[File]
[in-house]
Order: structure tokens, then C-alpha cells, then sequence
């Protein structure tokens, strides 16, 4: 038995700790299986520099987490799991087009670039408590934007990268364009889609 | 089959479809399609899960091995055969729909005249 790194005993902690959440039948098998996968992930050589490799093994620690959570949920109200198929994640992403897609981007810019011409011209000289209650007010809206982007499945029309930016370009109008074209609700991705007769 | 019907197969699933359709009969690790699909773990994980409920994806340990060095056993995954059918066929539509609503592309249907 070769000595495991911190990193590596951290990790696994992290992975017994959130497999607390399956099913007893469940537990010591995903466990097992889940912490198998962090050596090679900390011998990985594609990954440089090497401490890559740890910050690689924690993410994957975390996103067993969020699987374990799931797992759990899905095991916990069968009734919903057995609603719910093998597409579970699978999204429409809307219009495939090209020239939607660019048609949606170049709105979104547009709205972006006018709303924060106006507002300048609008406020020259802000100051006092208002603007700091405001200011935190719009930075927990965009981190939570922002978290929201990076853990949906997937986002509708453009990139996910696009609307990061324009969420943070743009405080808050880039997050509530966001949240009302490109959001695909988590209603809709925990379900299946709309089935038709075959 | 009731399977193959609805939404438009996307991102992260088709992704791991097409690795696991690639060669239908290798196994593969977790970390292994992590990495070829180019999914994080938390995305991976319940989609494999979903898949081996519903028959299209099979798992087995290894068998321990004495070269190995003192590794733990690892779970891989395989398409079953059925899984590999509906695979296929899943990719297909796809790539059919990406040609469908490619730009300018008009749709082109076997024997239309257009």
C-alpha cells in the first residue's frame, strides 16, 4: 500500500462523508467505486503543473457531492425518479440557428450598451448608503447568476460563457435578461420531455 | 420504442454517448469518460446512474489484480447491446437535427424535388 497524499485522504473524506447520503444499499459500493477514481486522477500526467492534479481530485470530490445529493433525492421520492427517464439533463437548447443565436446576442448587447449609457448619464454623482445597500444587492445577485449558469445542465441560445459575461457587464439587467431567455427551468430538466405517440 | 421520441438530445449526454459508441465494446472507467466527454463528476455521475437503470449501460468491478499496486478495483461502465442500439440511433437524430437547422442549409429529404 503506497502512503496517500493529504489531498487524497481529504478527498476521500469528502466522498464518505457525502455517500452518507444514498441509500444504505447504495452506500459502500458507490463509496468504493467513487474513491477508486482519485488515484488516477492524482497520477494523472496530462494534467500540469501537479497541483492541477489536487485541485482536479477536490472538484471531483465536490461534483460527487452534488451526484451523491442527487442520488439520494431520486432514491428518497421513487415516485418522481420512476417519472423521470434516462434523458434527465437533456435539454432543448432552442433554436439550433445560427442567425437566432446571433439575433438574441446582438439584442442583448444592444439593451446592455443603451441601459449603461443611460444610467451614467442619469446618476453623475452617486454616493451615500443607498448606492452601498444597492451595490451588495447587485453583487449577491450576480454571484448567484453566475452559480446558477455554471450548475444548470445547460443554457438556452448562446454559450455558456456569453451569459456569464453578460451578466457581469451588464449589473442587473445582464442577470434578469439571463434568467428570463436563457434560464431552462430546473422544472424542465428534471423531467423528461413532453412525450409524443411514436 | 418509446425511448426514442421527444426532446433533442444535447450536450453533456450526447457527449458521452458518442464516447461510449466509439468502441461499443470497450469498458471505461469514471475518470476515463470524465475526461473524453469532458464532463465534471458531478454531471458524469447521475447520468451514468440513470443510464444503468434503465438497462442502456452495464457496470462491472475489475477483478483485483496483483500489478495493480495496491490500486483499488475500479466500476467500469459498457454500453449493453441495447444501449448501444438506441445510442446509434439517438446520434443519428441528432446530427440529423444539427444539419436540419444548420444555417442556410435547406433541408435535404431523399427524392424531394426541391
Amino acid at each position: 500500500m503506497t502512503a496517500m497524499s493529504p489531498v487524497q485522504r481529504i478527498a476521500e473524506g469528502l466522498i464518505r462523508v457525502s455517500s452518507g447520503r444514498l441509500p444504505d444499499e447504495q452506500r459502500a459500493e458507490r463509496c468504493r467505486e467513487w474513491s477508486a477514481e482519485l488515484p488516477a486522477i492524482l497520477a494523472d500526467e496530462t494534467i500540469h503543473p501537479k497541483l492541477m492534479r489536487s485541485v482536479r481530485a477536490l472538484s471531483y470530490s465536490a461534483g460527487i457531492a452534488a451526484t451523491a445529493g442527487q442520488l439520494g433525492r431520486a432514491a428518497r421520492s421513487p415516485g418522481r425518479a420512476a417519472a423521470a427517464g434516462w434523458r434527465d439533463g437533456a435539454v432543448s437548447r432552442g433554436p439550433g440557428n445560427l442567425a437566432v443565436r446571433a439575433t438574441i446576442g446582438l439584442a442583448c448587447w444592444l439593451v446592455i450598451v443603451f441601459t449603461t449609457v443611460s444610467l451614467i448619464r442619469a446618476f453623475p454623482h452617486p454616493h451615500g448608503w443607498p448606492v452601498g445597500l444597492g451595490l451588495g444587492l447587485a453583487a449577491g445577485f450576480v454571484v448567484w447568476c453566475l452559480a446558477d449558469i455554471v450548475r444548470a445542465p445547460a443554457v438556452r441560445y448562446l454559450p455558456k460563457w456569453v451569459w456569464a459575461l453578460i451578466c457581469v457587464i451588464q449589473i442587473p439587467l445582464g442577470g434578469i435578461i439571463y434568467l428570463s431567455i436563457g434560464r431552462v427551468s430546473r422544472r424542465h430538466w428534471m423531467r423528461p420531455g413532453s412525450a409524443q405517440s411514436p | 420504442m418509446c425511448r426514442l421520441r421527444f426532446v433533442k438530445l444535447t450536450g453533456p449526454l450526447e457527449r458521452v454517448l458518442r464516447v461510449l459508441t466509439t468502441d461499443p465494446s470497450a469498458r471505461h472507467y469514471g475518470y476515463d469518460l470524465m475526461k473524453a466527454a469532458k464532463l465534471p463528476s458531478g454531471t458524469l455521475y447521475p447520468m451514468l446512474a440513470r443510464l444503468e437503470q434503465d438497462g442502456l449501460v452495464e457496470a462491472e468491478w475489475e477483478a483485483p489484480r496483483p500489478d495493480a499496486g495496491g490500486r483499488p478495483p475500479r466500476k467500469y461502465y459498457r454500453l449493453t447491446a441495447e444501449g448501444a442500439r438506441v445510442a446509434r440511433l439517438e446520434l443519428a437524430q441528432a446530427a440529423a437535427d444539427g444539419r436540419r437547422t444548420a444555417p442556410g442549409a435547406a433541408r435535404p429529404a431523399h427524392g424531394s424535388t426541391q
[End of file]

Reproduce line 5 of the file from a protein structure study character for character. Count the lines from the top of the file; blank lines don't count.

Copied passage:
Amino acid at each position: 500500500m503506497t502512503a496517500m497524499s493529504p489531498v487524497q485522504r481529504i478527498a476521500e473524506g469528502l466522498i464518505r462523508v457525502s455517500s452518507g447520503r444514498l441509500p444504505d444499499e447504495q452506500r459502500a459500493e458507490r463509496c468504493r467505486e467513487w474513491s477508486a477514481e482519485l488515484p488516477a486522477i492524482l497520477a494523472d500526467e496530462t494534467i500540469h503543473p501537479k497541483l492541477m492534479r489536487s485541485v482536479r481530485a477536490l472538484s471531483y470530490s465536490a461534483g460527487i457531492a452534488a451526484t451523491a445529493g442527487q442520488l439520494g433525492r431520486a432514491a428518497r421520492s421513487p415516485g418522481r425518479a420512476a417519472a423521470a427517464g434516462w434523458r434527465d439533463g437533456a435539454v432543448s437548447r432552442g433554436p439550433g440557428n445560427l442567425a437566432v443565436r446571433a439575433t438574441i446576442g446582438l439584442a442583448c448587447w444592444l439593451v446592455i450598451v443603451f441601459t449603461t449609457v443611460s444610467l451614467i448619464r442619469a446618476f453623475p454623482h452617486p454616493h451615500g448608503w443607498p448606492v452601498g445597500l444597492g451595490l451588495g444587492l447587485a453583487a449577491g445577485f450576480v454571484v448567484w447568476c453566475l452559480a446558477d449558469i455554471v450548475r444548470a445542465p445547460a443554457v438556452r441560445y448562446l454559450p455558456k460563457w456569453v451569459w456569464a459575461l453578460i451578466c457581469v457587464i451588464q449589473i442587473p439587467l445582464g442577470g434578469i435578461i439571463y434568467l428570463s431567455i436563457g434560464r431552462v427551468s430546473r422544472r424542465h430538466w428534471m423531467r423528461p420531455g413532453s412525450a409524443q405517440s411514436p | 420504442m418509446c425511448r426514442l421520441r421527444f426532446v433533442k438530445l444535447t450536450g453533456p449526454l450526447e457527449r458521452v454517448l458518442r464516447v461510449l459508441t466509439t468502441d461499443p465494446s470497450a469498458r471505461h472507467y469514471g475518470y476515463d469518460l470524465m475526461k473524453a466527454a469532458k464532463l465534471p463528476s458531478g454531471t458524469l455521475y447521475p447520468m451514468l446512474a440513470r443510464l444503468e437503470q434503465d438497462g442502456l449501460v452495464e457496470a462491472e468491478w475489475e477483478a483485483p489484480r496483483p500489478d495493480a499496486g495496491g490500486r483499488p478495483p475500479r466500476k467500469y461502465y459498457r454500453l449493453t447491446a441495447e444501449g448501444a442500439r438506441v445510442a446509434r440511433l439517438e446520434l443519428a437524430q441528432a446530427a440529423a437535427d444539427g444539419r436540419r437547422t444548420a444555417p442556410g442549409a435547406a433541408r435535404p429529404a431523399h427524392g424531394s424535388t426541391q